James: There are many things that cause us to just look at it– or many programs at Google that essentially just reduce it to that– the vertical lines.  There are some programs at Google that basically make the same assertions that I do, that women are more cooperative, or that maybe they feel more anxiety, or are more prone to anxiety.  And therefore, they have some programs that are only for women, and they specifically address those two aspects.  While there are many men who have those same traits, and they don’t get any support at all.  So they are the ones who are stereotyping, and I’m really just saying, “OK, there is this distribution– there are some things that we may expect from this distribution, but we should still be treating people as individuals, and maybe there are some men that have these traits, too.  So we should support them.”

Arvind: These programs that you mentioned a couple times–could you or just anyone else that’s a googler go to these trainings or these additional programs, or are they limited to where if you’re not in that category, you don’t have access to those?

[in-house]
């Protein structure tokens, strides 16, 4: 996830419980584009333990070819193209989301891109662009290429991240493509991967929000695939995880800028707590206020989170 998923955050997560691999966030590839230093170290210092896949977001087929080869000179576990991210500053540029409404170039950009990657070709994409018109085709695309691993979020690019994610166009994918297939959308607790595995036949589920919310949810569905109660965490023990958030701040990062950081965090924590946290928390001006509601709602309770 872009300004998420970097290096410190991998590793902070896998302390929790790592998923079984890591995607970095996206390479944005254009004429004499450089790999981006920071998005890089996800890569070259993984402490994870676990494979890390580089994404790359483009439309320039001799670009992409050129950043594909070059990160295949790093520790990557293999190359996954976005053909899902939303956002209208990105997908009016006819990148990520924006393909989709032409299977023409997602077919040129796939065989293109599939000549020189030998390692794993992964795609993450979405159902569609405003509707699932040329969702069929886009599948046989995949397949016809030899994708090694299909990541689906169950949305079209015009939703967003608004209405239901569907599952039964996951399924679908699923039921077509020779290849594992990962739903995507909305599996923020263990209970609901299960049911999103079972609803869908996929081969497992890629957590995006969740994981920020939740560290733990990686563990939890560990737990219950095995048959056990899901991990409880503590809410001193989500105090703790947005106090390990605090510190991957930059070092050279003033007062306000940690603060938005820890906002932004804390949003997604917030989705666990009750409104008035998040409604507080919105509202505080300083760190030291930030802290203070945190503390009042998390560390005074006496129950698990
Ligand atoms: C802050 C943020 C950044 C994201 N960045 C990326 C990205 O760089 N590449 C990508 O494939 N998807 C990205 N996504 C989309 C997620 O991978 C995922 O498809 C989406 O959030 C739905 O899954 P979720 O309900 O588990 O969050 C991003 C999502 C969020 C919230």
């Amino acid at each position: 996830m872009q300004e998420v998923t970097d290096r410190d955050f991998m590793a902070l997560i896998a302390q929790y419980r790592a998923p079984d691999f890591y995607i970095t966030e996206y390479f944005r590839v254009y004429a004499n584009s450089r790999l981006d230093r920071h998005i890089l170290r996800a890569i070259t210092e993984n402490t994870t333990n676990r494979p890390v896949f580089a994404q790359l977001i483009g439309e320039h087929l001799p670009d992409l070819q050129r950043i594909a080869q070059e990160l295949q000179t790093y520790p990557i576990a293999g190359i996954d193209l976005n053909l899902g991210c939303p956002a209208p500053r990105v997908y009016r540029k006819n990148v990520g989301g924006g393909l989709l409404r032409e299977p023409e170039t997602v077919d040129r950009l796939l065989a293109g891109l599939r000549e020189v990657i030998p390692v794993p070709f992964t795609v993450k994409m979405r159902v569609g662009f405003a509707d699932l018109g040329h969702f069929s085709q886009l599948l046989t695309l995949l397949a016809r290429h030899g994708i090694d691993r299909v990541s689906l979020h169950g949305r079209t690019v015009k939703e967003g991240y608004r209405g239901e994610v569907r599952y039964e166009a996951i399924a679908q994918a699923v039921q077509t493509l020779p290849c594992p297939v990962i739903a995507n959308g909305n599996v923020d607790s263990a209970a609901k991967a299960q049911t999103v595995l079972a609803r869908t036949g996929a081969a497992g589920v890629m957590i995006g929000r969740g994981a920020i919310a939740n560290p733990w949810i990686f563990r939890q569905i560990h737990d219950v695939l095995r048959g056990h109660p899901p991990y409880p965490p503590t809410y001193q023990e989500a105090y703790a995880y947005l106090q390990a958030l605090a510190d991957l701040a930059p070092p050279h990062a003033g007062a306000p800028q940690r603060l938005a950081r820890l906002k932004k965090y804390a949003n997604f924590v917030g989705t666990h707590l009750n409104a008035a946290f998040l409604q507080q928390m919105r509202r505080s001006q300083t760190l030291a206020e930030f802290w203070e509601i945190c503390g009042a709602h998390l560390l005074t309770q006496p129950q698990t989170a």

James: If you’re not in the category, you can’t really get in.  It says, “for women.”

Arvind: Wouldn’t it [be a] benefit to have open discussions about those types of topics versus– you know, it’s almost like a reservation type system seems like.

James: Yeah, there’s a lot of aspects at Google where they think that open discussion is actually harmful.  I mean, that’s why they were trying to silence my document, right?  They thought that this was actually harmful to people.  That seeing scientific studies is harmful to people.

Arvind: What is the goal of Google– are we trying to reach 50% male, 50% female, or to have 10% each of 10 different types of ethnicities?  What is the ideal of diversity?